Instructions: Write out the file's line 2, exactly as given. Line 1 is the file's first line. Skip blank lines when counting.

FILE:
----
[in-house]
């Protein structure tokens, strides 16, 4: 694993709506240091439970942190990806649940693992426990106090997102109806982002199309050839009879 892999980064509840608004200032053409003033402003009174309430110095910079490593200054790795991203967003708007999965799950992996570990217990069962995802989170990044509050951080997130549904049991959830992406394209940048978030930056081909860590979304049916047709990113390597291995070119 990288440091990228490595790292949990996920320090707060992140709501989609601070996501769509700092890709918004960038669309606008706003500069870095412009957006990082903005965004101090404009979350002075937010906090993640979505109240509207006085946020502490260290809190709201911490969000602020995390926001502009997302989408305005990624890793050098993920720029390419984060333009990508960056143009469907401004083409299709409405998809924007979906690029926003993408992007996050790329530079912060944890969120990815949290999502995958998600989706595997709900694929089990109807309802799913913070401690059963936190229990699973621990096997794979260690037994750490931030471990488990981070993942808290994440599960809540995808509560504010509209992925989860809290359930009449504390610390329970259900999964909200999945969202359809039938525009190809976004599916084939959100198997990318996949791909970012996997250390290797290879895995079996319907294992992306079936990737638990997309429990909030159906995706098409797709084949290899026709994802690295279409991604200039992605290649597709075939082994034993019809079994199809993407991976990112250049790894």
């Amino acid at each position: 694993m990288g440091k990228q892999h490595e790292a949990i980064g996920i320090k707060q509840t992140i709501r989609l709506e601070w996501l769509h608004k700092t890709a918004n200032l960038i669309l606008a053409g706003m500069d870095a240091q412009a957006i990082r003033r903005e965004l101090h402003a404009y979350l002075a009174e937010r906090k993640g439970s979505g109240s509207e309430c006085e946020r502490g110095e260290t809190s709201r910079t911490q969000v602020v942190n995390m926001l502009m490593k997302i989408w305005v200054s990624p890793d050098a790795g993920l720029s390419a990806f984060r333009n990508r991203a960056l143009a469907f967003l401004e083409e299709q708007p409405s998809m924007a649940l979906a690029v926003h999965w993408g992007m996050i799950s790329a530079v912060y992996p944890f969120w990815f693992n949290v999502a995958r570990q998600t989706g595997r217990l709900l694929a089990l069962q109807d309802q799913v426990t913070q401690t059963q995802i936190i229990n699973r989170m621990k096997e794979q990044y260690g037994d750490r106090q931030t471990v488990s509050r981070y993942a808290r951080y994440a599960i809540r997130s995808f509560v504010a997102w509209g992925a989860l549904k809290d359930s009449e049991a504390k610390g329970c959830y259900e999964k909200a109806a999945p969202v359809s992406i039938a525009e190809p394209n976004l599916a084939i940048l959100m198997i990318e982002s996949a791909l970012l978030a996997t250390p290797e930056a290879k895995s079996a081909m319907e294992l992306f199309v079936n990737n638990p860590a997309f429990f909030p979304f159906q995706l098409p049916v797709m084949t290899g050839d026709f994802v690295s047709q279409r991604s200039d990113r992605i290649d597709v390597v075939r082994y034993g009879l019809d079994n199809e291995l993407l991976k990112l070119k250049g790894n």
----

């Protein structure tokens, strides 16, 4: 694993709506240091439970942190990806649940693992426990106090997102109806982002199309050839009879 892999980064509840608004200032053409003033402003009174309430110095910079490593200054790795991203967003708007999965799950992996570990217990069962995802989170990044509050951080997130549904049991959830992406394209940048978030930056081909860590979304049916047709990113390597291995070119 990288440091990228490595790292949990996920320090707060992140709501989609601070996501769509700092890709918004960038669309606008706003500069870095412009957006990082903005965004101090404009979350002075937010906090993640979505109240509207006085946020502490260290809190709201911490969000602020995390926001502009997302989408305005990624890793050098993920720029390419984060333009990508960056143009469907401004083409299709409405998809924007979906690029926003993408992007996050790329530079912060944890969120990815949290999502995958998600989706595997709900694929089990109807309802799913913070401690059963936190229990699973621990096997794979260690037994750490931030471990488990981070993942808290994440599960809540995808509560504010509209992925989860809290359930009449504390610390329970259900999964909200999945969202359809039938525009190809976004599916084939959100198997990318996949791909970012996997250390290797290879895995079996319907294992992306079936990737638990997309429990909030159906995706098409797709084949290899026709994802690295279409991604200039992605290649597709075939082994034993019809079994199809993407991976990112250049790894």